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Scrupulosity

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Scrupulosity
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Scrupulosity

Religious faith and religious education are not generally the causes of Scrupulosity. Actually, Scrupulosity is a form of Obsessive-Compulsive Disorder. (OCD) OCD appears to be a biologically based disorder with severe psychological consequences. The disorder occurs in 2-3% of the population (5-7 million sufferers in the U.S.). About 10% of the first-degree relatives of affected persons also have OCD.

Obsessions are recurrent thoughts or impulses that make the person anxious (such as the fear that using a public toilet will make one sick) The obsessions persist despite efforts to control or suppress them. They feel intrusive and disturbing even though the person knows that they come from his own mind. Obsessions may include fear of harming someone, contamination or of doing something embarrassing.

Compulsions are repetitive behaviors or mental acts the person feels driven to perform, often with ritualistic rigidity, to prevent the anxiety connected with the obsessions. These may include urges to wash, count, check or repeat phrases to oneself.

OCD can occur in different forms. There are a variety of different types of obsessions and compulsions. The nature of intensity of these symptoms may vary over time. Aggressive, sexual and religious obsessions sometimes occur together in the same individual.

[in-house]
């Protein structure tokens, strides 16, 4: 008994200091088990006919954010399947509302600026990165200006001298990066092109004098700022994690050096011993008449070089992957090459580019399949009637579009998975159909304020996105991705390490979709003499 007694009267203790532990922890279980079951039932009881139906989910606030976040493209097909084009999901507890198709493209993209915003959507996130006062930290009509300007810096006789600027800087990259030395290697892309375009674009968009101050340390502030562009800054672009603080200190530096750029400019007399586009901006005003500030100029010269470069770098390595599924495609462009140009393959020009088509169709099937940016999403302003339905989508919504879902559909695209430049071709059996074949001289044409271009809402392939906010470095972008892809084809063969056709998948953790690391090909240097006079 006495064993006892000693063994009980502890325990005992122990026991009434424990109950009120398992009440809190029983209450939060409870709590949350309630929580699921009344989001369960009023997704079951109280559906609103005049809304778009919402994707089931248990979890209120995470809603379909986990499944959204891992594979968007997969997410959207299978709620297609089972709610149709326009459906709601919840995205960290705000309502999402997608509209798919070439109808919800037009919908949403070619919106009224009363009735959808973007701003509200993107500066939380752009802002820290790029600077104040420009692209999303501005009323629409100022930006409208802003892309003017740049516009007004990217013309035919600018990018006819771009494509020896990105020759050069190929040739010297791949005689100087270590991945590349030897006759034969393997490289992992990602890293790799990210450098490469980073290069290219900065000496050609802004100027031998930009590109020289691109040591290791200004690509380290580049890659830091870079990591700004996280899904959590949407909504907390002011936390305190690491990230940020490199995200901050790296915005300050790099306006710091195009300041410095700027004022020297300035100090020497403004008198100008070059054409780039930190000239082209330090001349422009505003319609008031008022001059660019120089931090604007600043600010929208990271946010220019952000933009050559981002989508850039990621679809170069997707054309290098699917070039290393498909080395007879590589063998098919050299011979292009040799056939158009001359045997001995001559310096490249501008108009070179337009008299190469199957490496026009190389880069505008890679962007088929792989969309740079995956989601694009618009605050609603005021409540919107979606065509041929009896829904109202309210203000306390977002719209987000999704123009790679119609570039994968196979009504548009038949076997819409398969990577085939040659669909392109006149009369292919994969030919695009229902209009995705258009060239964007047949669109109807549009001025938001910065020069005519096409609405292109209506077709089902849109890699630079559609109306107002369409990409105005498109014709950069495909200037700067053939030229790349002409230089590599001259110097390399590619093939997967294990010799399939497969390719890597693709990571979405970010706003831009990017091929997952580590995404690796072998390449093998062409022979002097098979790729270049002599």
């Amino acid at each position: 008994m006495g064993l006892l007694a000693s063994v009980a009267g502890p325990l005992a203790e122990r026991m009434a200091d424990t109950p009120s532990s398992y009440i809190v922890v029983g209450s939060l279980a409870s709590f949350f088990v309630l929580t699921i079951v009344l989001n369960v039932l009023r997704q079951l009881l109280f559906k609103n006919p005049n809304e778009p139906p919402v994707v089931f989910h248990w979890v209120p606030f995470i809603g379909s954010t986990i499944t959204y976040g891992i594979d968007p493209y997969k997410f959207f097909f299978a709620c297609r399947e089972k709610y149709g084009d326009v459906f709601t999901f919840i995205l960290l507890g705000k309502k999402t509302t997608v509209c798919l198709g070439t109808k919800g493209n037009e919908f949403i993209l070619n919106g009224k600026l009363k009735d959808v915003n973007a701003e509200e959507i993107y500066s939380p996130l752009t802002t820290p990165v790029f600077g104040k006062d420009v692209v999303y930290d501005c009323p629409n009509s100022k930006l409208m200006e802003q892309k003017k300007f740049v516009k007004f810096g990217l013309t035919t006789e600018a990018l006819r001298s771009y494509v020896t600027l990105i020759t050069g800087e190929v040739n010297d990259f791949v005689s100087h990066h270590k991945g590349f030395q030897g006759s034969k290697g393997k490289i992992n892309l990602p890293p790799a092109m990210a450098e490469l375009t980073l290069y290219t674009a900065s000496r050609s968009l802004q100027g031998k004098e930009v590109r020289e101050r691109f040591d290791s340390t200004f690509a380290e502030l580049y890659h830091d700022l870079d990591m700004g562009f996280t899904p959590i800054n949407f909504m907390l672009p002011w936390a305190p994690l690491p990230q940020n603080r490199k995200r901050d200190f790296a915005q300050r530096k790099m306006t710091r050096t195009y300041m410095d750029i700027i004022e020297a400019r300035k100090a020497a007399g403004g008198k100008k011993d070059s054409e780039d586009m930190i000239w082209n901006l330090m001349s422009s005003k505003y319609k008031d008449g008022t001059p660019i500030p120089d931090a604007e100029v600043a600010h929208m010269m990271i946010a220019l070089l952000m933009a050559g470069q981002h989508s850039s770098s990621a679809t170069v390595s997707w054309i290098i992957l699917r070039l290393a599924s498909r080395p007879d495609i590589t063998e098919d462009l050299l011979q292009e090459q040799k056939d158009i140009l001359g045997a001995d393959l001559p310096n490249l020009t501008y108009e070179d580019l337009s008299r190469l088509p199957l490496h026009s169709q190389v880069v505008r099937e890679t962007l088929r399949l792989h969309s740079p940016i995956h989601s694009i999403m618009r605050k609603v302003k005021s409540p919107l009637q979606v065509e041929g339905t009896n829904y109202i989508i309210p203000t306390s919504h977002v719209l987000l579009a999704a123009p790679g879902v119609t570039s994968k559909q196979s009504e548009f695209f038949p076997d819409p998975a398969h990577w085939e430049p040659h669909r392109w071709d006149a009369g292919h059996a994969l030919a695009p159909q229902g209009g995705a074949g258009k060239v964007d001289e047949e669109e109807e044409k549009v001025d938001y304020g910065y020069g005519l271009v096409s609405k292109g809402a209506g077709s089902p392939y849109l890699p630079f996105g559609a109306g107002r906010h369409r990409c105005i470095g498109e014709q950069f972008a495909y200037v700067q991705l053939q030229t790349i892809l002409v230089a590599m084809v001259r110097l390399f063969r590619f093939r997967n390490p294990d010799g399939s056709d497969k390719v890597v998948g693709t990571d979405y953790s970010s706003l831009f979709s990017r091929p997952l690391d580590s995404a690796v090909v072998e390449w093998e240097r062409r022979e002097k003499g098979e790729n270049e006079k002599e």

Treatment of Scrupulosity:
Like other forms of OCD, scrupulosity responds to medication and cognitive-behavioral therapy. Prior to studies in the 1980's, the usual view of OCD was that it was a relatively rare disorder with a poor prognosis. However, in addition to it being now recognized as much more common (2-3% prevalence rate), it is generally considered treatable. About 60%–80% of patients show some degree of response to treatment.

The serotonin system in the brain seems to be involved in the pathology of OCD, since the medications that have been shown to be help treat OCD increase the availability of this neurotransmitter. These medications include the serotonin re-uptake inhibitors: clomipramine, fluoxetine, sertraline, paroxetine, fluvoxamine, and citalopram.

Cognitive-Behavioral therapy—specifically ERP [Exposure and Response Prevention]—has been successfully used for the treatment of OCD. The idea behind ERP is that compulsions provide only a temporary reduction of the anxiety produced by obsessions. Furthermore, the only way to experience more permanent relief is to habituate (grow tolerant of…"get used to") the anxiety caused by the obsession--without performing the compulsion. Habituation is the key factor, and clinicians start by identifying triggers that bring on obsessional thoughts and compulsive behaviors. Then they develop a graduated hierarchy of anxiety based on the patient's report. The patient "challenges" him or herself by gradually moving up the hierarchy. In addition to exposure, the patient is instructed to refrain from carrying out the associated rituals or at least to delay the rituals by several minutes.

This treatment can be adapted to religious obsessions and compulsions. However, the therapist must proceed with sensitivity to the individual’s cultural and religious beliefs. If this is not done, the therapy may actually increase anxiety and resistance.

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